If you’ve ever experienced it, it’s like I just said a really nasty cuss word. If you’ve never experienced it, please… allow me to enlighten you.
Prodromal labor is a pattern of contractions that can begin anytime in the last few weeks of your pregnancy. It can hurt. It can feel like active labor. It can keep you up at night, it can last for days, it can totally exhaust you and your partner. Prodromal labor contractions may be far apart, close together, short, long, painful, or mild.
But here’s the kicker - these contractions are more annoying than they are productive. Prodromal labor contractions can start and stop at any time. It can be absolutely miserable, especially when you’re trying to plan your life around this labor that never seems to truly start, and worse… never seems to end. Active labor results in cervical change. That means your cervix (the opening of the uterus) gets soft (effacement) or open (dilation). Prodromal labor doesn’t cause any cervical change, though it can transition into active labor at any time - and only a cervical check can provide that particular information.
You may have heard the term “false labor,” which is a very bad, no-good term that we don’t use. I’m using it here so that you won’t have to. Just because prodromal labor contractions don’t immediately result in a baby doesn’t mean they’re false. Ask anyone who has experienced mind-numbing exhaustion from 3 solid days and nights of difficult contractions - that was not “false labor.” It’s very real and to call it “false” seems to imply that it wasn’t important or necessary. Prodromal labor does help with toning the muscles of the uterus and can lead to other physical preparation that your body goes through to have a baby. There is a meaning to all the madness.
Some other notable qualities of prodromal labor are that it can’t always be stopped, it is often painful, and sometimes occur at a particular time of day, like when you lay down to go to sleep at night. Prodromal labor contractions can seem like they’re occurring very quickly and for long periods of time, which is one reason it can feel like active labor is imminent.
So, how do I survive it?
We wrote a blog post a while back on ignoring early labor, and one of the big reasons we constantly urge our clients to ignore, distract, and rest during early labor is because of this… it may be prodromal. Seriously, people. If you think you’re in labor, that’s great! Contact your healthcare provider, contact your doula. But then… pull an Elsa and let it go. If you need to sit on your birth ball or relax in the bath, that’s ok - do what you need to do. But don’t jump in the car and head to the hospital just yet. You want to look for the sign that your contractions are getting longer, stronger, and closer together.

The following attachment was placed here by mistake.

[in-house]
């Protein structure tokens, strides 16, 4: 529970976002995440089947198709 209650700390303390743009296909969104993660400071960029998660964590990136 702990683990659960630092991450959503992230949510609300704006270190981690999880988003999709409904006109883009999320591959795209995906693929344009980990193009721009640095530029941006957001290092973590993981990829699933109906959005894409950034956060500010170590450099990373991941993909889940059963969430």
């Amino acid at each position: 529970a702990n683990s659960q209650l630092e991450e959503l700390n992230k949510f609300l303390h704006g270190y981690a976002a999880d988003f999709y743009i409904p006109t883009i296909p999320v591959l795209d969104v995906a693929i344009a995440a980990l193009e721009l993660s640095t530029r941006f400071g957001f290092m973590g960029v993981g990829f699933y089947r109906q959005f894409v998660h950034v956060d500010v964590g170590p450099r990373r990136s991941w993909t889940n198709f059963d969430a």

First, try drinking a big glass of water, changing your position (get up if you’ve been laying down, or vice versa), taking a nap, or laying in a relaxing bath. Sometimes, these minor changes can alter the trajectory of prodromal labor.
If you’re a do-er, find something to DO. Make food. Clean your house. Go shopping, go to a movie. Distract yourself. Don't time your contractions!
If you’re a worker, and you need to feel like you’re doing something to help yourself and your baby, check out The Miles Circuit. There has been some speculation in the birth world that prodromal labor may be related to a less-than-optimally positioned baby, and the Miles Circuit is a healthy, physical set of moves that gives you a job to do.
Otherwise...hang in there! Prodromal labor is tough, but it has a silver lining or two (I’m all about the silver lining!). It’s great practice for labor - you can test-drive positions that feel good, find comfortable places in your home to do contractions, work with your partner to find some massage techniques that feel good. It does bring baby closer through uterine muscle toning. And… it’s a time to truly find your strength and use the power within your body to do the work that needs to be done. And trust us… that’s also great training for parenthood <3